Demographic characteristics, infection site, type of infection (G+/G−, fungus, or virus), laboratory results in the first 24 hours, comorbidities, length of ICU and hospital stay, ICU administration strategy such as mechanical ventilation, continuous renal replacement therapy (CRRT), and use of vasoactive agent were recorded. The Acute Physiology and Chronic Health Evaluation (APACHE) II score [25] and Sepsis-related Organ Failure Assessment (SOFA) score [26] in the first 24 hours of ICU admission, were also collected to assess the severity of illness. Primary outcome was one-year mortality, and secondary outcome was one-year QoL assessed via EQ5D. All clinical data were obtained from the Hospital Information System of West China Hospital and follow-up information was recorded by the telephone interviewer.

2.3. Statistical Analysis

Statistical analysis was conducted in SPSS software version 19.0 (SPSS Inc., Chicago, IL, USA). The Kolmogorov-Smirnov test was used to assess the data normality. Quantitative data exhibiting normal distributions were expressed as mean and standard deviation (SD) or, otherwise, presented as median with 25th and 75th percentile on rejection of the normality hypothesis. Students’ t-test was used for the analysis of normally distributed continuous variables. The Mann–Whitney test was used to explore the difference between the independent groups when the data was not normally distributed. For categorical variables, the χ2 (for large sample) or Fisher’s exact test (for small sample) was applied appropriately to calculate the difference between groups. Backward stepwise binary logistic regression was conducted to find predictors for one-year mortality and QoL after the sepsis episode. All the tests were two-tailed and a value less than 0.05 was considered statistically significant. Missing data were handled via simple deletion method and patients lost to follow-up were excluded when analyzing one-year mortality and quality of life.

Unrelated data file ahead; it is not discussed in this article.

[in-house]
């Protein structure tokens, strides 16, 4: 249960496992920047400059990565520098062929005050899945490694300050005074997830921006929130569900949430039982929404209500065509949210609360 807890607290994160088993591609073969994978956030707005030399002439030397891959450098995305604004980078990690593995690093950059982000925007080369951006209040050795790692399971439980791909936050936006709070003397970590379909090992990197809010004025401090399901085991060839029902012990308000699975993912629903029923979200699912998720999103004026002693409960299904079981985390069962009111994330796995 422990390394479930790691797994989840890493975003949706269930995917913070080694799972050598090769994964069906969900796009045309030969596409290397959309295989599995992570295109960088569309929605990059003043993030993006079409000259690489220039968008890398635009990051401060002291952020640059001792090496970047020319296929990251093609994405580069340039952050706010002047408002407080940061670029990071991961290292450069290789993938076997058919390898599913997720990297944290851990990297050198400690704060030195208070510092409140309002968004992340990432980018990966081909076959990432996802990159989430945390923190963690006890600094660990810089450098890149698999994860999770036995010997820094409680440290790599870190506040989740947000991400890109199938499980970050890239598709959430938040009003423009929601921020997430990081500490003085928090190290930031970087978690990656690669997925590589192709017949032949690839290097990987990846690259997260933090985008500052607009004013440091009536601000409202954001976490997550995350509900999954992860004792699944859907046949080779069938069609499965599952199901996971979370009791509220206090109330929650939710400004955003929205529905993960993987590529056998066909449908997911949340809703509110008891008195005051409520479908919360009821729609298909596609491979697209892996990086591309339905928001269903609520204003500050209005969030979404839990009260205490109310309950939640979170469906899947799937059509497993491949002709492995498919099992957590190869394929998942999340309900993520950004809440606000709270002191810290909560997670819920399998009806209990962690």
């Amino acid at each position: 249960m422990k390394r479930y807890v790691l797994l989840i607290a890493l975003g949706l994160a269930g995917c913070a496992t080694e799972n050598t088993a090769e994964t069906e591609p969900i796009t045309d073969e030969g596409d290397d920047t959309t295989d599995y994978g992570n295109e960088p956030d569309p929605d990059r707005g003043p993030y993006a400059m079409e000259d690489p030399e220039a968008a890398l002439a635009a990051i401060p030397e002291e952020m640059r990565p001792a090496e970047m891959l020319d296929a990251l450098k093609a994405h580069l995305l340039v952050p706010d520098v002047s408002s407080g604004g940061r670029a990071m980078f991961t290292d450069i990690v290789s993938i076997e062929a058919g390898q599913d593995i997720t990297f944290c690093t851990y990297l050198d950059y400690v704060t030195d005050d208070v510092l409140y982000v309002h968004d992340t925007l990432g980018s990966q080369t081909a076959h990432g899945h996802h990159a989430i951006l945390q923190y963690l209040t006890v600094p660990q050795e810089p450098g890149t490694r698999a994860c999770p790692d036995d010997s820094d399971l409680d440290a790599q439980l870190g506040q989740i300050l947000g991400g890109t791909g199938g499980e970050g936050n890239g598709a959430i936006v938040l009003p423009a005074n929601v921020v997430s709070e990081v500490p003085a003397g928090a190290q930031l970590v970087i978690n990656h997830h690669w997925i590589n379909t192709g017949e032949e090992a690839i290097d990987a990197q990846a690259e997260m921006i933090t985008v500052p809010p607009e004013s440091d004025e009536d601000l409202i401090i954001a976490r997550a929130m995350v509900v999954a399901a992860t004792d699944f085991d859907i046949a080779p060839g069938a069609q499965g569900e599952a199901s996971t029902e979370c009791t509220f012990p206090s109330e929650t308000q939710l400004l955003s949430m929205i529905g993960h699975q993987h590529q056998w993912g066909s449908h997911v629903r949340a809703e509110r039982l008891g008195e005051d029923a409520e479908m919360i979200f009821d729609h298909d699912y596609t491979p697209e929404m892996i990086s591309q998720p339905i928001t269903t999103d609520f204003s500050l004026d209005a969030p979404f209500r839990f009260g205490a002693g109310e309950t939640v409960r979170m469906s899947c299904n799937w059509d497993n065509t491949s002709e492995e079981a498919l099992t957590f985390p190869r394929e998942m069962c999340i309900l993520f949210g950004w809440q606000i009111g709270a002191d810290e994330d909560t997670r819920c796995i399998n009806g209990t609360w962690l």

3. Results